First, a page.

I know that I’m supposed to trust God and all, but sometimes it’s hard. Sometimes I find myself resisting that trust and depending on my own juice. Peter was bad about that sort of thing, which makes the story at the end of Matthew 17 so intriguing. After a discussion of paying taxes, Jesus sends Peter out to catch a fish, find a coin, and thereby pay the tax for the two of them:
“But, so we won’t offend them, go to the sea, cast in a fishhook, and take the first fish that you catch. When you open its mouth you’ll find a coin. Take it and give it to them for me and you.” –Matthew 17:27
That’s the last verse in the chapter. Notice that the Bible does not say that Peter obeyed Jesus and grabbed his fishing pole. It doesn’t say that he stopped by the bait store, and it certainly does not say that he caught a fish and found a coin in its mouth. I’ve heard this story reported numerous times as if that’s precisely how the Bible indicates it went down, but in reality, this account concludes with Jesus’ instruction.
Did Peter go fishing? Did he catch anything? Was there a coin in the fish’s mouth? We can assume that if this thing did not work out to be a miracle then it wouldn’t have found its way into the pages of scripture. What would be the point?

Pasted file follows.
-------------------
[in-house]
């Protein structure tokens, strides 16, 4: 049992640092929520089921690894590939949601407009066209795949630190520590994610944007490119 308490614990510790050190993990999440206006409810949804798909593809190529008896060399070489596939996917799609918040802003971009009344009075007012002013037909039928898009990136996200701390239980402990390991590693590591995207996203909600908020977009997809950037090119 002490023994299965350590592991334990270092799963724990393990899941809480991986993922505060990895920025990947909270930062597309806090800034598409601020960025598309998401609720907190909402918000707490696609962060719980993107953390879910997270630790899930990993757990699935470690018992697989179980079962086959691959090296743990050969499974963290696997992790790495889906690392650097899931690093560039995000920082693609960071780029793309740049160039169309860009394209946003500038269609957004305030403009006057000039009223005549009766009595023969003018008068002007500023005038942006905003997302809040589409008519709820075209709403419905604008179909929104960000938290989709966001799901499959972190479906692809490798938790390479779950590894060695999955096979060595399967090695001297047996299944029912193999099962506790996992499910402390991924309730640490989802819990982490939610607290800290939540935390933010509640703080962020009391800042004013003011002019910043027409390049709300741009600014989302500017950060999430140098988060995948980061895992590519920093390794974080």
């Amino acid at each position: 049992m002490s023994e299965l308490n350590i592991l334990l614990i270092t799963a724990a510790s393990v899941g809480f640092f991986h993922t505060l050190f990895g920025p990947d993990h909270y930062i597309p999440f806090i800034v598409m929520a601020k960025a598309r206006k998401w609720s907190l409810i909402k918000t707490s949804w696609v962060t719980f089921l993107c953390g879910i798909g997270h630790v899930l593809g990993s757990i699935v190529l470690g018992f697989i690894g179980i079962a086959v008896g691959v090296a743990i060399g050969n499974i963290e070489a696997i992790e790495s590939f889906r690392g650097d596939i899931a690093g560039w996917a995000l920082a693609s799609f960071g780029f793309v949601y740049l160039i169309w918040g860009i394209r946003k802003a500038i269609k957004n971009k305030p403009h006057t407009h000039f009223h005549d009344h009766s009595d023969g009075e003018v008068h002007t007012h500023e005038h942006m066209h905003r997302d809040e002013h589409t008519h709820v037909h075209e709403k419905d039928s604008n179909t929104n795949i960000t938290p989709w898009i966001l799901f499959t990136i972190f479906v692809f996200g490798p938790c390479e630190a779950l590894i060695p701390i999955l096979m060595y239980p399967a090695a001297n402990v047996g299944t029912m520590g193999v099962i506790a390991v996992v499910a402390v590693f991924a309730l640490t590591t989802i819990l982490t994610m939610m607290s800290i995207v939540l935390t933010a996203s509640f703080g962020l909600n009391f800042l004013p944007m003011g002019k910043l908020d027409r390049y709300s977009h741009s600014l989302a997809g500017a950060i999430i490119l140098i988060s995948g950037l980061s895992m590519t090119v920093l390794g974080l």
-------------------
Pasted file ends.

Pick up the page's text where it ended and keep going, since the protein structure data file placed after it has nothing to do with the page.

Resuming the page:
It’s odd that Jesus sent Peter out to fish with hook and line. Nowhere else in the Bible, despite all the fishing that goes on, is there a reference to fishing with a hook. These people fished with nets. Peter, a professional, would have been excused for saying, “Lord, I think I’ll have better luck fishing my way.” Presumably he didn’t say that. Presumably he took a hook and caught a fish and drew a coin from its mouth.
Fishing is almost always a work of faith. We throw a lure into the water once, twice, a dozen times, and we hope that some creature, unseen in the murky waters, will respond and strike. Sometimes that faith is rewarded and sometimes it is not.
God provides for us when we walk in faith and obedience. He isn’t impressed when we lean on our own strength, our own understanding. He wants us to demonstrate the faith of a fisherman, following his lead no matter how implausible success might seem.
Did Peter catch a fish with a coin in its mouth? That I can’t answer, but I am certain that if he put a line in the water that day, then such a fish was waiting for him. What is the step of faith that God wants me to take today? It surely won’t be as difficult to believe as Peter’s.